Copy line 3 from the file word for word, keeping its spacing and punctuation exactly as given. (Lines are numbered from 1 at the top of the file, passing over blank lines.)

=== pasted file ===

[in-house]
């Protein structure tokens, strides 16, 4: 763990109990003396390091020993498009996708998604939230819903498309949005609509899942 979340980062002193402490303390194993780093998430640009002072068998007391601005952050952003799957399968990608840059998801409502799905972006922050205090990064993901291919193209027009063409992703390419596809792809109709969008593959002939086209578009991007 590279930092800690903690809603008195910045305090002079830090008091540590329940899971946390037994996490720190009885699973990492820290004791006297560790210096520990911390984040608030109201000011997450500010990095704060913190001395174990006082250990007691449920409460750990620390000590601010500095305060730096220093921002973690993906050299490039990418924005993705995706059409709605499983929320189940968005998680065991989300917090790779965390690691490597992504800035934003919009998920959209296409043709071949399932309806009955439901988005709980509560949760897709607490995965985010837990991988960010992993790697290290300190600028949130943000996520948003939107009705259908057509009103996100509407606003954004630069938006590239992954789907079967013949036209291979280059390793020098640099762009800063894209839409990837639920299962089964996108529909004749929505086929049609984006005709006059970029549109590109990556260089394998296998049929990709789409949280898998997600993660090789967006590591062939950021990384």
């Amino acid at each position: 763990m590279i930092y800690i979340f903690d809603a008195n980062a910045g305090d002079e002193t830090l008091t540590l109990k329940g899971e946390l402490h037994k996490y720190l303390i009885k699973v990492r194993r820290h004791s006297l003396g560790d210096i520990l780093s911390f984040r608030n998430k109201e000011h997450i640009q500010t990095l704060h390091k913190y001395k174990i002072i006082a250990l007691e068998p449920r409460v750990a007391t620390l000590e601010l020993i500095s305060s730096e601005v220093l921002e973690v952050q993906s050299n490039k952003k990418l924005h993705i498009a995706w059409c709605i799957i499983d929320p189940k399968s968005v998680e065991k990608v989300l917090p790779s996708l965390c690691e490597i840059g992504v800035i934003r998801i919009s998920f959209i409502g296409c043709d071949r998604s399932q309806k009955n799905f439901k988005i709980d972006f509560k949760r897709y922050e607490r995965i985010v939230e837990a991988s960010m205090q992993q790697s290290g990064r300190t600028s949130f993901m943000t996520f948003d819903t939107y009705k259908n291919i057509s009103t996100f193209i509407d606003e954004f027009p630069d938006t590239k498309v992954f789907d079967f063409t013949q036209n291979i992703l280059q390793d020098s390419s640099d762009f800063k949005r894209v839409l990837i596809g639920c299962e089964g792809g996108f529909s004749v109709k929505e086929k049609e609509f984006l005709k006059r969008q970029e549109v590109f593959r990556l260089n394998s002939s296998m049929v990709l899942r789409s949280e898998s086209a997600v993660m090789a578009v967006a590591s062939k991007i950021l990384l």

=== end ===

């Amino acid at each position: 763990m590279i930092y800690i979340f903690d809603a008195n980062a910045g305090d002079e002193t830090l008091t540590l109990k329940g899971e946390l402490h037994k996490y720190l303390i009885k699973v990492r194993r820290h004791s006297l003396g560790d210096i520990l780093s911390f984040r608030n998430k109201e000011h997450i640009q500010t990095l704060h390091k913190y001395k174990i002072i006082a250990l007691e068998p449920r409460v750990a007391t620390l000590e601010l020993i500095s305060s730096e601005v220093l921002e973690v952050q993906s050299n490039k952003k990418l924005h993705i498009a995706w059409c709605i799957i499983d929320p189940k399968s968005v998680e065991k990608v989300l917090p790779s996708l965390c690691e490597i840059g992504v800035i934003r998801i919009s998920f959209i409502g296409c043709d071949r998604s399932q309806k009955n799905f439901k988005i709980d972006f509560k949760r897709y922050e607490r995965i985010v939230e837990a991988s960010m205090q992993q790697s290290g990064r300190t600028s949130f993901m943000t996520f948003d819903t939107y009705k259908n291919i057509s009103t996100f193209i509407d606003e954004f027009p630069d938006t590239k498309v992954f789907d079967f063409t013949q036209n291979i992703l280059q390793d020098s390419s640099d762009f800063k949005r894209v839409l990837i596809g639920c299962e089964g792809g996108f529909s004749v109709k929505e086929k049609e609509f984006l005709k006059r969008q970029e549109v590109f593959r990556l260089n394998s002939s296998m049929v990709l899942r789409s949280e898998s086209a997600v993660m090789a578009v967006a590591s062939k991007i950021l990384l």